Care2 reported on Wednesday that South Dakota has become the 18th US state to pass a law that abolished Breed-Specific Legislation (BSL) – the ignorant and discriminatory law that views some breeds, as the pit bulls, as inherently aggressive. Thus in South Dakota now, all dogs will be treated equally by officials and in cases of any incidents involving dogs, the authorities would be required to look at the situation objectively without any bias against a specific breed.
BSL has been responsible for numerous cases of victimization of innocent dogs solely because they happened to belong to a certain breed, more particularly pit bulls and pit-bull mixed breeds.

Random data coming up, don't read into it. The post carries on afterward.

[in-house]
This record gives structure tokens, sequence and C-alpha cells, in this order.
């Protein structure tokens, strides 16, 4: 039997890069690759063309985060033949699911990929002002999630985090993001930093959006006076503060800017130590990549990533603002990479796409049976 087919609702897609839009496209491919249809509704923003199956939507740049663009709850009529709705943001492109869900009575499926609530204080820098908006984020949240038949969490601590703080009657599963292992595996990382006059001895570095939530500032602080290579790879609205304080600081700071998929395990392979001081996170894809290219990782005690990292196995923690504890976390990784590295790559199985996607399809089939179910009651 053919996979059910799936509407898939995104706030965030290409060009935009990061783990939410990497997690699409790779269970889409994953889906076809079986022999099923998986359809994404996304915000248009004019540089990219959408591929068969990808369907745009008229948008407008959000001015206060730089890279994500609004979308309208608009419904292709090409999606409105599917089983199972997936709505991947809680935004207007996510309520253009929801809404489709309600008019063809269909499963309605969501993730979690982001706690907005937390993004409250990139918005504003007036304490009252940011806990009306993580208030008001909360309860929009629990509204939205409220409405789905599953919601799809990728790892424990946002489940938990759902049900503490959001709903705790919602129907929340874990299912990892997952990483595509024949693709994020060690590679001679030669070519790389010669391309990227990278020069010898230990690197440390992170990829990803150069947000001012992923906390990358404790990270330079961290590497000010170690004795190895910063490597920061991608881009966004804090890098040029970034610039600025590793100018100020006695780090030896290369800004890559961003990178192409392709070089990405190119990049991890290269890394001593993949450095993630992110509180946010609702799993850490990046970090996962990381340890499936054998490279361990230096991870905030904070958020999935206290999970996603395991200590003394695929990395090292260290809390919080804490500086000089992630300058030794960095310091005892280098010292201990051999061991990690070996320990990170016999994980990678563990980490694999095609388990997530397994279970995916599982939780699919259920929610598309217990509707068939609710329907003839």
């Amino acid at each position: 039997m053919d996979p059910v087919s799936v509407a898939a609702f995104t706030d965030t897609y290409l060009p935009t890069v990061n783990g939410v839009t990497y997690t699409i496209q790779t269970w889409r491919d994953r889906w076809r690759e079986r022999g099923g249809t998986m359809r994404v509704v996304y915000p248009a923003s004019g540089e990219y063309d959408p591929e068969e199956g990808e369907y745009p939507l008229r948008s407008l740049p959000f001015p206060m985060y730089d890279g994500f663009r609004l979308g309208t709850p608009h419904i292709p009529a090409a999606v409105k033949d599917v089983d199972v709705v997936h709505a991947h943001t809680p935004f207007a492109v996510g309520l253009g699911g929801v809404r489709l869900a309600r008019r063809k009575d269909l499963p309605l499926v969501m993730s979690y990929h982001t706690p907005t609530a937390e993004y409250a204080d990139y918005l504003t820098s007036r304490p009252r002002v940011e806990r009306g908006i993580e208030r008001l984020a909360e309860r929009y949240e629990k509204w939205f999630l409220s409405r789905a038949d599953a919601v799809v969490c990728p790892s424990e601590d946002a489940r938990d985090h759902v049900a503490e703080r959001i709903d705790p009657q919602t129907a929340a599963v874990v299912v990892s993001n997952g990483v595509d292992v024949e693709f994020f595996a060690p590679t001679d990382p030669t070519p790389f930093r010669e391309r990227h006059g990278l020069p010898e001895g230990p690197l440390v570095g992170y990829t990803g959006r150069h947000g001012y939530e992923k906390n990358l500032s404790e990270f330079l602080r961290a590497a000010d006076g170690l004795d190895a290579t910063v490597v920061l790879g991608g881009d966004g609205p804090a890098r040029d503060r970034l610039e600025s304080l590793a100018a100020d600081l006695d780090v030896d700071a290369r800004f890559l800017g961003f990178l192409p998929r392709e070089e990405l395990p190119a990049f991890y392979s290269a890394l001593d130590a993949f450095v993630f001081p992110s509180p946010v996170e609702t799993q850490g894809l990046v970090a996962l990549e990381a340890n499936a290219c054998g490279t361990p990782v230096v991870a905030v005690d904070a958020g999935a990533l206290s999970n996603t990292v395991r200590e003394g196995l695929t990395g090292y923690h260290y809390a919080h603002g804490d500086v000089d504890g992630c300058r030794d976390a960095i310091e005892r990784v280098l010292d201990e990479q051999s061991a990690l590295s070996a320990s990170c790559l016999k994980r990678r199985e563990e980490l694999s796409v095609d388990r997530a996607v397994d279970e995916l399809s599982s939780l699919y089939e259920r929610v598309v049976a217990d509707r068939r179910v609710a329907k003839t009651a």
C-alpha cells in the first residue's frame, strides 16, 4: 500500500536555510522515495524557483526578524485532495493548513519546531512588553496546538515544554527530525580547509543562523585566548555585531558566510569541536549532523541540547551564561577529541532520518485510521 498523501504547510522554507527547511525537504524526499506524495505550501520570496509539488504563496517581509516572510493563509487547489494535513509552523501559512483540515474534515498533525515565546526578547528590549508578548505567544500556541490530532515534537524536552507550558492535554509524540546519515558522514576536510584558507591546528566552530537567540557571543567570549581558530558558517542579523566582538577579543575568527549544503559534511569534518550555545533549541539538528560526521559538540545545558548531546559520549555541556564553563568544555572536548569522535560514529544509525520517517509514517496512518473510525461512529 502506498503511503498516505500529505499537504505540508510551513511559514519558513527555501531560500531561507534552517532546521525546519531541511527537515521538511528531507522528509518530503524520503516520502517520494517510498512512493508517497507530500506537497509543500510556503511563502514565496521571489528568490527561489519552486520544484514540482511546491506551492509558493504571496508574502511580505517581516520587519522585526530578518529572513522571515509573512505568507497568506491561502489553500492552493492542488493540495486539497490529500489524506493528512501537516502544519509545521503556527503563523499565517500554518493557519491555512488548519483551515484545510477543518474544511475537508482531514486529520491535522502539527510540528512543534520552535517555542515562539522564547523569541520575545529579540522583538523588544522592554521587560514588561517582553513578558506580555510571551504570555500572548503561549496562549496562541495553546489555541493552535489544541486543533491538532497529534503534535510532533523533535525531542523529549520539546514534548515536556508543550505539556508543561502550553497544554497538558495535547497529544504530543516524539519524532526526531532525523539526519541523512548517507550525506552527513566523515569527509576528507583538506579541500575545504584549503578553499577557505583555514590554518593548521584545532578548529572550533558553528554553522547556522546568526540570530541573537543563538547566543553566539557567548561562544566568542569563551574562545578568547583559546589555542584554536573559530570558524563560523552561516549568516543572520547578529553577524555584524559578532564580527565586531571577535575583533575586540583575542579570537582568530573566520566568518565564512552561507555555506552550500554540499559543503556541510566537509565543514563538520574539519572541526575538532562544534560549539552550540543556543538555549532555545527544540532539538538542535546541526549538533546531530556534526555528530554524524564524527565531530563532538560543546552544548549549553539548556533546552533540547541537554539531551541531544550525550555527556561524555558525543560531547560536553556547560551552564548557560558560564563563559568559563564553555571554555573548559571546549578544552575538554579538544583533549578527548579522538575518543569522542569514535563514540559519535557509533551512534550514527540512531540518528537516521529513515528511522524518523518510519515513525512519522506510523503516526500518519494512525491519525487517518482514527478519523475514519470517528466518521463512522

The credit for South Dakota’s landmark decision to discard BSL goes to Senator Dan Lederman who introduced the bill to end breed discrimination in SD. Care2 quoted Lederman as:
“The fact is, a dog’s breed has nothing to do with how the dog behaves. Dog bites are not a breed problem. They’re an owner problem.”
As animal rights advocates celebrate this victory in SD, more good news is expected to follow soon since five other states are reportedly considering the end of BSL. These include: Missouri, Vermont, Maryland, Utah, and Washington.
Victories like these don’t always come easy. But with sincerity and commitment and the presence of lawmakers like Lederman, animal rights advocates have all the reason to hope for a BSL-free America in not so far a future.